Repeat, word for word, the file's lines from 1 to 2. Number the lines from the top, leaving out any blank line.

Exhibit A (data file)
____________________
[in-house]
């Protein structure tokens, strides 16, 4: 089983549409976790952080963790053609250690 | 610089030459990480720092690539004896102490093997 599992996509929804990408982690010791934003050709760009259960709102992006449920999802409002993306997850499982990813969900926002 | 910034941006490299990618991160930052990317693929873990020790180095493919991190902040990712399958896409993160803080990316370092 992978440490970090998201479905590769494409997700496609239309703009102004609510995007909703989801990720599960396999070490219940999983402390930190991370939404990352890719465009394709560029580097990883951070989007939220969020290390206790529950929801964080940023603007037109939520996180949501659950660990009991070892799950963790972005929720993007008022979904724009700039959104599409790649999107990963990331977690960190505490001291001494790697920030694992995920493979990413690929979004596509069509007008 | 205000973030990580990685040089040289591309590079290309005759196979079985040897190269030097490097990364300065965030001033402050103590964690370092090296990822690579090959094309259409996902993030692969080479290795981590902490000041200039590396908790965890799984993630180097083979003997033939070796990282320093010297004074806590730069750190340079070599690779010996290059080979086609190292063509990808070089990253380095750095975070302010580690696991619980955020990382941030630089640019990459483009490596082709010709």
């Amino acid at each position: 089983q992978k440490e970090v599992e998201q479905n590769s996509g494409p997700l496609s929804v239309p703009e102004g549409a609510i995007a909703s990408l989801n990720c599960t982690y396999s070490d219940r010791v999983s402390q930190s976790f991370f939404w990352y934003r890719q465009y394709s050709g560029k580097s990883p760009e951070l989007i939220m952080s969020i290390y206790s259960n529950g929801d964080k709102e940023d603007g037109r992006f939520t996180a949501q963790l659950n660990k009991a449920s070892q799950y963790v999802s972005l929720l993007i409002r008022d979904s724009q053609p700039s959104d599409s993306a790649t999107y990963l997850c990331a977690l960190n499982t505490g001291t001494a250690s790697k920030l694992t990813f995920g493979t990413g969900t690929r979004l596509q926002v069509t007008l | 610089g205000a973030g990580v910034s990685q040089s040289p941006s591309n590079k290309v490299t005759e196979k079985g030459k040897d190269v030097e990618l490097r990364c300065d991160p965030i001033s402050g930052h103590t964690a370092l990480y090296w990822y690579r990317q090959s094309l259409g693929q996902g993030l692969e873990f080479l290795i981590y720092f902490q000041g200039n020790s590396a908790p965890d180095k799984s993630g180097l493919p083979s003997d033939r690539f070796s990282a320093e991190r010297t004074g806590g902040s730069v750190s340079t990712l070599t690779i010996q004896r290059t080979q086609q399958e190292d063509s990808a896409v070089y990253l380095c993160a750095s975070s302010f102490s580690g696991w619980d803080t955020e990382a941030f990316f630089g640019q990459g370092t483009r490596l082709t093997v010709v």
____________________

[in-house]
């Protein structure tokens, strides 16, 4: 089983549409976790952080963790053609250690 | 610089030459990480720092690539004896102490093997 599992996509929804990408982690010791934003050709760009259960709102992006449920999802409002993306997850499982990813969900926002 | 910034941006490299990618991160930052990317693929873990020790180095493919991190902040990712399958896409993160803080990316370092 992978440490970090998201479905590769494409997700496609239309703009102004609510995007909703989801990720599960396999070490219940999983402390930190991370939404990352890719465009394709560029580097990883951070989007939220969020290390206790529950929801964080940023603007037109939520996180949501659950660990009991070892799950963790972005929720993007008022979904724009700039959104599409790649999107990963990331977690960190505490001291001494790697920030694992995920493979990413690929979004596509069509007008 | 205000973030990580990685040089040289591309590079290309005759196979079985040897190269030097490097990364300065965030001033402050103590964690370092090296990822690579090959094309259409996902993030692969080479290795981590902490000041200039590396908790965890799984993630180097083979003997033939070796990282320093010297004074806590730069750190340079070599690779010996290059080979086609190292063509990808070089990253380095750095975070302010580690696991619980955020990382941030630089640019990459483009490596082709010709």